THE child three feet in front of me perched on the edge of the stage. The church hall was packed to the doors with expectant parents.
The air was heavy with hope and the scent of mulled wine. It was hot and sticky and lit by dim candlelight. The scene changed as children paraded.
Some were dressed in robes and others with wings. A reluctant goat was dragged across the floor and people smiled. I watched the boy on the edge of the stage. His eyes opened and closed as his head nodded. Sleep took him from the world. With a sudden crash he fell forward.
With free fall precision he landed in the crib filled with straw. A plastic doll broke his fall. An old man laughed. The room echoed to his moorland voice. “He’s killed baby Jesus...”
This week, across Yorkshire, that scene will be repeated on countless occasions. Children will put on tea towels and bath robes and parade in schools and halls as they retell the story of the birth of Jesus, the most famous person in the whole of history.
He was born in dubious circumstances to a girl barely in her teens in a room at the back of a pub amongst animals and the dirt. A King of kings born in a land far away with only a comet and three wizards to mark his arrival.
In memory of that first nativity, each year there is a ritual reenactment. At one time taking part in it was a rite of passage.
Many of us have embarrassed stories of being made to wear a dress and put on wings, wrap our heads in tea towels and squeak out songs about a little stars and dodgy old men bringing gifts.
But, no matter what our sentimental memories of the nativity are, we have to ask the question as to its relevance today.
Does the rehashing of a 2,000-year-old event deserve a place in the school calendar? A sobering question in a society where more people believe in ghosts rather than God.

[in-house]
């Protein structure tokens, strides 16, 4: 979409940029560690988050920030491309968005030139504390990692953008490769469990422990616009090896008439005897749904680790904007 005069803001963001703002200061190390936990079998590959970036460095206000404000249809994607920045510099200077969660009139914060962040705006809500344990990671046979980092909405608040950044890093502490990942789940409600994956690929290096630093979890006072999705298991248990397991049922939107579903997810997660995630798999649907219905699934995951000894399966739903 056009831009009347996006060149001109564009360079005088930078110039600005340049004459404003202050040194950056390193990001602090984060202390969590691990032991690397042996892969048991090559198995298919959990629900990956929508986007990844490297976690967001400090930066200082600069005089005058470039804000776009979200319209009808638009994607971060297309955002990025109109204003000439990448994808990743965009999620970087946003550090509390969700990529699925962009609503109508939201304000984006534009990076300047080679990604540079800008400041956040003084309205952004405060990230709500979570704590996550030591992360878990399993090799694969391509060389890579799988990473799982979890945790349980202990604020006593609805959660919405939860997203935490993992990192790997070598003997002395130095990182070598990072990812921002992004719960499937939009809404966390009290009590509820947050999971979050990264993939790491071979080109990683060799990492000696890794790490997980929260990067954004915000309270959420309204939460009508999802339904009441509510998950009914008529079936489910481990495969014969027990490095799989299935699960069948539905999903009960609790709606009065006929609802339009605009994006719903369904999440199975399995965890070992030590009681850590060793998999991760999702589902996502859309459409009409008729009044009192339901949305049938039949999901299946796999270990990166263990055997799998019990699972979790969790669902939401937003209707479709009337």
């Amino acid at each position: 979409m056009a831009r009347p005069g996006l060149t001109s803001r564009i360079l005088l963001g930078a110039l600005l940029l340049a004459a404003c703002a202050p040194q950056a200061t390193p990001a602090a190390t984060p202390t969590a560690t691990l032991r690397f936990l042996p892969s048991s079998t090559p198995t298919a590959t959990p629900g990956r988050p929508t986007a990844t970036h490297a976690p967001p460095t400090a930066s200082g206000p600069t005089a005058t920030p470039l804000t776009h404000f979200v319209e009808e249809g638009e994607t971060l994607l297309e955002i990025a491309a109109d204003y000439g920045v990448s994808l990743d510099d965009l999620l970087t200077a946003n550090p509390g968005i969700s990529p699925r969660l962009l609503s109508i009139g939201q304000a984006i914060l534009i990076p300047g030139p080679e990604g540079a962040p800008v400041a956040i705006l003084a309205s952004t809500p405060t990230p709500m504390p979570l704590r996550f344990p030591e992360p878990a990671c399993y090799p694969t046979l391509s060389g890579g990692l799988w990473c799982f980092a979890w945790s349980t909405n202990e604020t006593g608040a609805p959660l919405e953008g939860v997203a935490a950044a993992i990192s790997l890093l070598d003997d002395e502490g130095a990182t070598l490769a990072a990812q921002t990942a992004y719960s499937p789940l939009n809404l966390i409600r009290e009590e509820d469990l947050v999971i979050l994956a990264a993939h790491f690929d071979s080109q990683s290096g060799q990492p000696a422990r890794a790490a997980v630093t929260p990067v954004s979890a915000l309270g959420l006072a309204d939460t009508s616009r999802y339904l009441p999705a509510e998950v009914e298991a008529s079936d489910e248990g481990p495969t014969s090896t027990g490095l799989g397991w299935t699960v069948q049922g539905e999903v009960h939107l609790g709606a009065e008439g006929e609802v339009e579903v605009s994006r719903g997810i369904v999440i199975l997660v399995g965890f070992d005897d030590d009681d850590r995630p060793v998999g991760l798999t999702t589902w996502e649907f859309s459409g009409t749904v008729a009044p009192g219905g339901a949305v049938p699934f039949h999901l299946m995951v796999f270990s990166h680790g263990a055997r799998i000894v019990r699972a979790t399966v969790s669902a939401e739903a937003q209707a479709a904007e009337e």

The way in which ordinary people express faith is changing rapidly. Spirituality is in a resurgence, but it is not expressed in a traditional Christian way.
The Church lost the battle for hearts and minds many decades ago. It just hasn’t realised how irrelevant it actually is and clings on to an illegitimate place within the community.
Other voices have equal or even more importance in what they have to say at this time of year. Christianity is just one brand on the crowded Christmas shelves sitting like an arrogant abacus beside the desired iPhone 6+.
The society in which we live desperately seeks to celebrate Christmas more and more. When I was a child there was a wonder about the season that I think has been lost. Magically, the Christmas tree arrived overnight on the 23rd of December.
Now, it is not unusual to see Christmas lights in early November. As soon as Halloween is over, the shops are decorated with trees and lights. Very little of this has anything to do with the Christian faith.
Dark nights and icy mornings seem to bring out the pagan within. As the sun appears to weaken almost to the point of death, there is an ancient desire for us to mark the change in the year.
We have to remember that long before the birth of Jesus, people were already celebrating a mid-winter festival. Fires would be lit, sacrifices made and dances performed to bring life back to the sun. The golden orb would then brighten over the days bringing warmth back to the earth.
Christianity hijacked these celebrations, replacing the Sun with the Son.
In these modern times, all that is happening is that this subliminal paganism is growing as traditional belief slowly dies.
I spoke to a young mother on her way to a nativity play and asked her what it meant to her. At first she stumbled over her words and then said that it was a good story and was nice. She had no real expression of faith in her life and this would be her only interaction with the incarnate Christ.
Parents are usually too busy looking out for the star moment of their child to look deeply at the event taking place before them.
This is a symptom of our time. The Church harps on about the real meaning of Christmas and no one apart from the faithful are listening. It is just another sentimental sugar-sweet part of the season and as relevant as candy canes and mistletoe. More people vote in The X-Factor than go to Midnight Mass.
Christians have to realise that they do not own the copyright on Christmas. It has long ago stopped being a festival for the Church.
The old ways of holly and mistletoe, pagan reminders of our early history, never really went away. The feast of the mid- winter solstice echoes on in our eating, drinking and enduring long queues in the supermarket.
The Church has to admit that it is no longer at the head of the Christmas table. Perhaps then it can tell its story with integrity.
GP Taylor is a vicar and a bestselling author from near Scarborough.